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Cleaning up the mess in Mahnomen are crews with speciality contractors that deal with railroad spills and derailment cleanups. Eight tanker cars, each with 20,000 gallons or more of canola oil, were involved in the derailment, though not all cars lost all their oil. Railroad officials were assessing the damage and pumping out the oil on Tuesday. (Nathan Bowe/Tribune)

After derailment, rail line opens near Mahnomen

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After derailment, rail line opens near Mahnomen
Detroit Lakes Minnesota 511 Washington Avenue 56501

Canadian Pacific Railways got their line in Mahnomen opened about 2 a.m. Wednesday as cleanup continued in the derailment of 13 cars on a through train Monday evening.

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The 100-car train was hauling freight from Winnipeg to Chicago when 13 cars jumped the track in the industrial part of Mahnomen. Eight of the cars were carrying canola oil, and an undetermined amount leaked out; three grain cars were empty, one flatbed loaded with lumber didn't lose a stick and one car was filled with wheels and axles and other train parts.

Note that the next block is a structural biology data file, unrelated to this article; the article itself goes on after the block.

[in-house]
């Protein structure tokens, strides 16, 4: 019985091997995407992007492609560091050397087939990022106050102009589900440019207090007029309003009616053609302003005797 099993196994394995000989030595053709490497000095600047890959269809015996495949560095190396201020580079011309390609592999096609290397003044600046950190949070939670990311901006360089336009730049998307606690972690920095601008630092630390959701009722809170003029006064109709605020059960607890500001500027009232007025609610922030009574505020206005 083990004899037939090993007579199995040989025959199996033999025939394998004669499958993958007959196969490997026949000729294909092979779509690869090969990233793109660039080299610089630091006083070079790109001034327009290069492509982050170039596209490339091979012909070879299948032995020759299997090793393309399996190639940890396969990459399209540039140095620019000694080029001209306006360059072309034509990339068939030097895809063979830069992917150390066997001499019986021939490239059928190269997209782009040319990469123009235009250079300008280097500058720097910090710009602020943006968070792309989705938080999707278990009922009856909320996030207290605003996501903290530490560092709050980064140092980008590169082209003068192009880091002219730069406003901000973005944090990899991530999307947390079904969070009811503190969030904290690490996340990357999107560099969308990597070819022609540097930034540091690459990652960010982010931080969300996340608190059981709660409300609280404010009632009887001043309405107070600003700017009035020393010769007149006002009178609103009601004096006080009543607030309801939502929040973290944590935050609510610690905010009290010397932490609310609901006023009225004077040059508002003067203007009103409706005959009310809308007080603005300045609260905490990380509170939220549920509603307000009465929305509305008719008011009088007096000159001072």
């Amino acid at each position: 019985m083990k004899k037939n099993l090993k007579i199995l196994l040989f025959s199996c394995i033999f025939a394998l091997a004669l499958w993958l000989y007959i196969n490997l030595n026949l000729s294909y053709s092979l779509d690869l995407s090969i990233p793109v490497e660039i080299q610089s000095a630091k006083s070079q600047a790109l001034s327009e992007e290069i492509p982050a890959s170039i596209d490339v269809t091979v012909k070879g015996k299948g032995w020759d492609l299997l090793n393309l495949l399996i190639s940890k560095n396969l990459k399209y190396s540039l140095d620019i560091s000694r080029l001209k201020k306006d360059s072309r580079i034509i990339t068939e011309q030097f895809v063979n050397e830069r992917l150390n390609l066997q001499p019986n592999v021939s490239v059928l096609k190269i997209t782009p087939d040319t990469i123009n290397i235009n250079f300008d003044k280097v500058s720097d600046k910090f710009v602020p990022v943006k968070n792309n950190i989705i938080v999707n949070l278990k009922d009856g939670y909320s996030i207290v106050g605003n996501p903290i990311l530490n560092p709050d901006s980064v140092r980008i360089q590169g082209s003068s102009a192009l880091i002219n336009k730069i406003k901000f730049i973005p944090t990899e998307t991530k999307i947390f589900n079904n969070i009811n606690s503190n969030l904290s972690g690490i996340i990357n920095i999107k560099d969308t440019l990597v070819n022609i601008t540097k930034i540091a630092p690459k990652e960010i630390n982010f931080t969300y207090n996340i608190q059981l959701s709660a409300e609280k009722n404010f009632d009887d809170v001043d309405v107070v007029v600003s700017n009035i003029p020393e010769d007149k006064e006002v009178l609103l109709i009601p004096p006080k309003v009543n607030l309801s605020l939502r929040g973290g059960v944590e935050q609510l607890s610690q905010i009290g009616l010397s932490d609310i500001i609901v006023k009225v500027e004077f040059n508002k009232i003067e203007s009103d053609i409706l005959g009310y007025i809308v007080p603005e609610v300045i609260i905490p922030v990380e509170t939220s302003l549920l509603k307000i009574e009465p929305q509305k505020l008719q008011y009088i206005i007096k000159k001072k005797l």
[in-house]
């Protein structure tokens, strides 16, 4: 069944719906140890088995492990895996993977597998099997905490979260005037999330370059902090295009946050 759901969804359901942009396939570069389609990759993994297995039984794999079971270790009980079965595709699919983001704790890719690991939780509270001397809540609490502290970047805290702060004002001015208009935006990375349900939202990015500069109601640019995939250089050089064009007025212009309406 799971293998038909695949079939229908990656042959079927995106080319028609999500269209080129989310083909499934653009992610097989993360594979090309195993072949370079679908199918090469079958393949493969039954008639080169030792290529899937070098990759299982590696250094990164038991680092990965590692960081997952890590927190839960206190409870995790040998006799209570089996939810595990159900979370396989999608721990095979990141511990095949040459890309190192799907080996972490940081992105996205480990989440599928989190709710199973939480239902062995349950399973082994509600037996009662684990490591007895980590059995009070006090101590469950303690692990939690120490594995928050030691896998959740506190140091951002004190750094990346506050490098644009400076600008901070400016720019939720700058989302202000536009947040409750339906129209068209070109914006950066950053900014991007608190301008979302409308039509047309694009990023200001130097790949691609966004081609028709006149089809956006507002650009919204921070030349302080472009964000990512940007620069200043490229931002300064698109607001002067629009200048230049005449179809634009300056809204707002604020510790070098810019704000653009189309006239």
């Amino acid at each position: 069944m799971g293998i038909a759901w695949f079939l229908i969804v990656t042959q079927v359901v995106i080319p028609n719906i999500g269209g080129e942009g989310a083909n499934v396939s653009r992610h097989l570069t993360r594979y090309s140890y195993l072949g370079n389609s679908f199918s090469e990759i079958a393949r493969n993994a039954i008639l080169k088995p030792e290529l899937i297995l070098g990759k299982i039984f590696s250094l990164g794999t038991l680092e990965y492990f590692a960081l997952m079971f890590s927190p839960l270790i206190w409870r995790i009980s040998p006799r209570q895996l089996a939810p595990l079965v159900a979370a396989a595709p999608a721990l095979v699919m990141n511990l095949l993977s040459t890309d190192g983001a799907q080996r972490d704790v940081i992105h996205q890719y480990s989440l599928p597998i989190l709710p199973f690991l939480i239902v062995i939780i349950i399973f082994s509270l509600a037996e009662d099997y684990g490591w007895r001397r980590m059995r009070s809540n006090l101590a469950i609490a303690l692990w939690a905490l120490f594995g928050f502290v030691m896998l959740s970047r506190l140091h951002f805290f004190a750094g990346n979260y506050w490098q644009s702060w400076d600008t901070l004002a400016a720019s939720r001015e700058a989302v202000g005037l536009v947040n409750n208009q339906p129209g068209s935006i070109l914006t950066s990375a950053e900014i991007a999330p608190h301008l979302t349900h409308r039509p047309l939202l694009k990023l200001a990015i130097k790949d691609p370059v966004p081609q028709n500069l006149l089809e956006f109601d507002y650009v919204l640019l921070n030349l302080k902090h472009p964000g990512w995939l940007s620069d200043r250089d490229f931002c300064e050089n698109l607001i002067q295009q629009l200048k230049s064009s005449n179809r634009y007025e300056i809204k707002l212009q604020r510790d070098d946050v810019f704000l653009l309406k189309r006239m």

"We are still dealing with cleaning up the canola oil, and working with the MPCA (Minnesota Pollution Control Agency) to ensure we do it to their satisfaction," said Jeff Johnson, regional spokesman for Canadian Pacific. "The cars are scheduled to be cut up and scrapped."

The investigation into what caused the derailment isn't complete, so his company is releasing no speculation about speed or other possible factors, Johnson said. But it was a through train, with no scheduled stops near Mahnomen, so the train wasn't traveling at reduced speed.

Once the line was opened early Wednesday, the first several trains ran at reduced speed through the site until it was determined that regular speeds were safe, Johnson said.

Only Canadian Pacific uses the rail line, Johnson said.

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